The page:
Summary: Every good thing in our lives is a gift from God. We are all accountable for management of the resources God gave us: We either pass or fail.
Undertaker or Risk-Taker?
by David O. Dykes
Even though kids are small, that doesn’t mean they aren’t smart. Today’s children are smarter than any previous generation. Children in a Boston school system were asked to write down some of the wisdom they accumulated in their short lives; it’s what I’m calling “Kids’ Wisdom”, and I think it will make you chuckle:
(1) “Never trust your dog to watch your food.” Patrick, age 10
(2) “When your dad is mad and asks you, ‘Do I look stupid?’ Don’t answer.” Hannah, age 9
(3) “Never tell your Mom her diet’s not working.” Michael, age 12
(4) “When your Mom is mad at your dad, don’t let her brush your hair.” Taylia, age 11
(5) “Never let your three-year-old brother in the same room as your school assignment.” Traci, age 14
(6) “You can’t hide a piece of broccoli in a glass of milk.” Amir, age 9
(7) “If you want a kitten, start out by asking for a horse.” Naomi, age 15
(8) “Permanent felt-tip markers are not good to use as lipstick.” Lauren, age 9
(9) “When you get a bad grade in school, show it to your Mom when she’s on the phone.” Alyesha, age 13
(10) “Never try to baptize a cat.” Eileen, age 8
Jesus said, “It’s also like a man going off on an extended trip. He called his servants together and delegated responsibilities. To one he gave five thousand dollars, to another two thousand, to a third one thousand, depending on their abilities. Then he left. Right off, the first servant went to work and doubled his master’s investment. The second did the same. But the man with the single thousand dug a hole and carefully buried his master’s money.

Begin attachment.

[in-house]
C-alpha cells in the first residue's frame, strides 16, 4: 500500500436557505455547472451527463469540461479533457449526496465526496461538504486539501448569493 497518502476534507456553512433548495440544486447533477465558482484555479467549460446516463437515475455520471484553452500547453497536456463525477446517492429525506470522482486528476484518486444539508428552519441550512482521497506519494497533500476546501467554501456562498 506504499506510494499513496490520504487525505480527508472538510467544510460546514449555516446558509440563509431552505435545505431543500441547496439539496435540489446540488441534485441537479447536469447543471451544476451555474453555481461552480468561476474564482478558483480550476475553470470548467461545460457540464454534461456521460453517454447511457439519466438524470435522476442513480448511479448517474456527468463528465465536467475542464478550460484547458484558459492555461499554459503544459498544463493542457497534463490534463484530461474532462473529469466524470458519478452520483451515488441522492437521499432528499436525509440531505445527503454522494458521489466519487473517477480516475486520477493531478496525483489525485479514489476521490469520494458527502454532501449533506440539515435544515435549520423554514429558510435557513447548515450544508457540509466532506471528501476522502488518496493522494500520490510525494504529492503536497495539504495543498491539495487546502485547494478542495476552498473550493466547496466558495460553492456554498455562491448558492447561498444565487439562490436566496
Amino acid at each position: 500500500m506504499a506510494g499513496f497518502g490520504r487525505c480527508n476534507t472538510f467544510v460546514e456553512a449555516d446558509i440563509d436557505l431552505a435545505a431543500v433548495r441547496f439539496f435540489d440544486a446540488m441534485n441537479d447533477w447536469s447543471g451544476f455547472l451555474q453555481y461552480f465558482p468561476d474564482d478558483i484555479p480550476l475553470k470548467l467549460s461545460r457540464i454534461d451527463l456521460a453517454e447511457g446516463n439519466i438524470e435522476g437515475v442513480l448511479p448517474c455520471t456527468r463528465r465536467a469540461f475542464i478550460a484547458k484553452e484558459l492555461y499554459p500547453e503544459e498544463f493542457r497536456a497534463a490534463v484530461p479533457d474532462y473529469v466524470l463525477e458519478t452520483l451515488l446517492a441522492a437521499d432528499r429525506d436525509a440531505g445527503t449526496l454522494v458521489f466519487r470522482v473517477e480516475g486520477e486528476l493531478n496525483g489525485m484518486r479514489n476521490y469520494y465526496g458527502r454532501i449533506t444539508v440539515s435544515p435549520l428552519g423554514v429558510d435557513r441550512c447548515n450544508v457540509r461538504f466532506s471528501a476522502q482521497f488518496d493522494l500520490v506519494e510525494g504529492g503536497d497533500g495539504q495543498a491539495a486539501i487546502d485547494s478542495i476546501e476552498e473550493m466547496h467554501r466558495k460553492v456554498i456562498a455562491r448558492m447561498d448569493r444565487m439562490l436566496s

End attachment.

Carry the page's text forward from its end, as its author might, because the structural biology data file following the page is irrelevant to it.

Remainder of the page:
After a long absence, the master of those three servants came back and settled up with them. The one given five thousand dollars showed him how he had doubled his investment. His master commended him: ‘Good work! You did your job well! For now on be my partner.’
The servant with two thousands showed how he also had doubled his master’s investment. His master commended him: ‘Good work! You did your job well! For now on be my partner.’
The servant given one thousand said, ‘Master, I know you have high standards and hate careless ways, that you demand the best and make no allowances for error. I was afraid I might disappoint you, so I found a good hiding place and secured your money. Here it is, safe and sound down to the last cent.’
The master was furious. ‘That’s a terrible way to live! It’s criminal to live cautiously like that! If you knew I was after the best, why did you do less than the least? The least you could have done would have been to invest the sum with the bankers, where at least I could have gotten a little interest. Take the thousand and give it to the one who risked the most. And get rid of this “play-it-safe” who won’t go out on a limb. Throw him out into utter darkness.’”
In one of Paul Powell’s books, he quoted Dr. Bob Cox as saying that institutions usually go through three stages. They begin as risk takers, then they grow to be caretakers, then they usually end up as undertakers! I’ve never forgotten those words and I want to borrow two of them to entitle this message on the Parable of the Talents. Although there were three different servants in the story, there were only two attitudes. Two of the servants were risk-takers and one of them was an undertaker. When it comes to serving the Lord, which category do you fall into? Let’s learn four important lessons from this powerful parable: